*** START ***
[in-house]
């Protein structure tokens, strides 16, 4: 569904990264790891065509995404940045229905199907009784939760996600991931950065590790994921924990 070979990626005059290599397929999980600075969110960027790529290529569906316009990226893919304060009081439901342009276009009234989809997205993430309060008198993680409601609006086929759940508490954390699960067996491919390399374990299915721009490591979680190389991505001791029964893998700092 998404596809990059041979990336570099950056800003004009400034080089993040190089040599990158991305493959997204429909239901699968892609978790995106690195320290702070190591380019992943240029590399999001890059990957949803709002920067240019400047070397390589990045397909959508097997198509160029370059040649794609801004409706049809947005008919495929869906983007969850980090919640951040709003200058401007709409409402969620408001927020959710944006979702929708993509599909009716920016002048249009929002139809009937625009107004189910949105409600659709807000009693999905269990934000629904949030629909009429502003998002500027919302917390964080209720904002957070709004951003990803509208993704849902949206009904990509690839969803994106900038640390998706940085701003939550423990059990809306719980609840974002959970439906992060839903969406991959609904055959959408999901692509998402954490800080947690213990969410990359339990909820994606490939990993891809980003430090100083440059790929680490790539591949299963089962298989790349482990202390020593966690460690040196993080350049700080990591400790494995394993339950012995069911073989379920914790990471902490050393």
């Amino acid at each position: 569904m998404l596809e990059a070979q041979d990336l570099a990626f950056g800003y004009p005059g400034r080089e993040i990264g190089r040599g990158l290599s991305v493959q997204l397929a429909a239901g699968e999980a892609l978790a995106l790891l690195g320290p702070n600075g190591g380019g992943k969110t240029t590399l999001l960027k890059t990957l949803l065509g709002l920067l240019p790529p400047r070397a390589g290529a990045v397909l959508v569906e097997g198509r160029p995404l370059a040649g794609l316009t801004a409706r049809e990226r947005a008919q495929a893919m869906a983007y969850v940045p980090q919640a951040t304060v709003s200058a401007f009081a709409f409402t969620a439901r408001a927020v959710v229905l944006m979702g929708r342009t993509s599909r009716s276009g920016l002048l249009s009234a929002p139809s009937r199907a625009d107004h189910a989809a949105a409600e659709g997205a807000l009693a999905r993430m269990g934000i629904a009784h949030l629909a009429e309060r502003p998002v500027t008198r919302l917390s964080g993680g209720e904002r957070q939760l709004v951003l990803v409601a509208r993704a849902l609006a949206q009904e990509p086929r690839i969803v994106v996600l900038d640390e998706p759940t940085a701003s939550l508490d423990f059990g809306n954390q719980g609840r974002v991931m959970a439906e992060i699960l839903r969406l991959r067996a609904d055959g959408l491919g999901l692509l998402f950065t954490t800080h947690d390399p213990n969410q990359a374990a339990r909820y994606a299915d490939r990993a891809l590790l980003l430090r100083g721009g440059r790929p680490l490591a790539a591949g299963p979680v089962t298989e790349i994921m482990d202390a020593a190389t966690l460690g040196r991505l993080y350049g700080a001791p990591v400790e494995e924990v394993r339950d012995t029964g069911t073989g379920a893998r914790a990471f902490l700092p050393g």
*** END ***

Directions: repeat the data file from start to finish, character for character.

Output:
[in-house]
């Protein structure tokens, strides 16, 4: 569904990264790891065509995404940045229905199907009784939760996600991931950065590790994921924990 070979990626005059290599397929999980600075969110960027790529290529569906316009990226893919304060009081439901342009276009009234989809997205993430309060008198993680409601609006086929759940508490954390699960067996491919390399374990299915721009490591979680190389991505001791029964893998700092 998404596809990059041979990336570099950056800003004009400034080089993040190089040599990158991305493959997204429909239901699968892609978790995106690195320290702070190591380019992943240029590399999001890059990957949803709002920067240019400047070397390589990045397909959508097997198509160029370059040649794609801004409706049809947005008919495929869906983007969850980090919640951040709003200058401007709409409402969620408001927020959710944006979702929708993509599909009716920016002048249009929002139809009937625009107004189910949105409600659709807000009693999905269990934000629904949030629909009429502003998002500027919302917390964080209720904002957070709004951003990803509208993704849902949206009904990509690839969803994106900038640390998706940085701003939550423990059990809306719980609840974002959970439906992060839903969406991959609904055959959408999901692509998402954490800080947690213990969410990359339990909820994606490939990993891809980003430090100083440059790929680490790539591949299963089962298989790349482990202390020593966690460690040196993080350049700080990591400790494995394993339950012995069911073989379920914790990471902490050393």
């Amino acid at each position: 569904m998404l596809e990059a070979q041979d990336l570099a990626f950056g800003y004009p005059g400034r080089e993040i990264g190089r040599g990158l290599s991305v493959q997204l397929a429909a239901g699968e999980a892609l978790a995106l790891l690195g320290p702070n600075g190591g380019g992943k969110t240029t590399l999001l960027k890059t990957l949803l065509g709002l920067l240019p790529p400047r070397a390589g290529a990045v397909l959508v569906e097997g198509r160029p995404l370059a040649g794609l316009t801004a409706r049809e990226r947005a008919q495929a893919m869906a983007y969850v940045p980090q919640a951040t304060v709003s200058a401007f009081a709409f409402t969620a439901r408001a927020v959710v229905l944006m979702g929708r342009t993509s599909r009716s276009g920016l002048l249009s009234a929002p139809s009937r199907a625009d107004h189910a989809a949105a409600e659709g997205a807000l009693a999905r993430m269990g934000i629904a009784h949030l629909a009429e309060r502003p998002v500027t008198r919302l917390s964080g993680g209720e904002r957070q939760l709004v951003l990803v409601a509208r993704a849902l609006a949206q009904e990509p086929r690839i969803v994106v996600l900038d640390e998706p759940t940085a701003s939550l508490d423990f059990g809306n954390q719980g609840r974002v991931m959970a439906e992060i699960l839903r969406l991959r067996a609904d055959g959408l491919g999901l692509l998402f950065t954490t800080h947690d390399p213990n969410q990359a374990a339990r909820y994606a299915d490939r990993a891809l590790l980003l430090r100083g721009g440059r790929p680490l490591a790539a591949g299963p979680v089962t298989e790349i994921m482990d202390a020593a190389t966690l460690g040196r991505l993080y350049g700080a001791p990591v400790e494995e924990v394993r339950d012995t029964g069911t073989g379920a893998r914790a990471f902490l700092p050393g």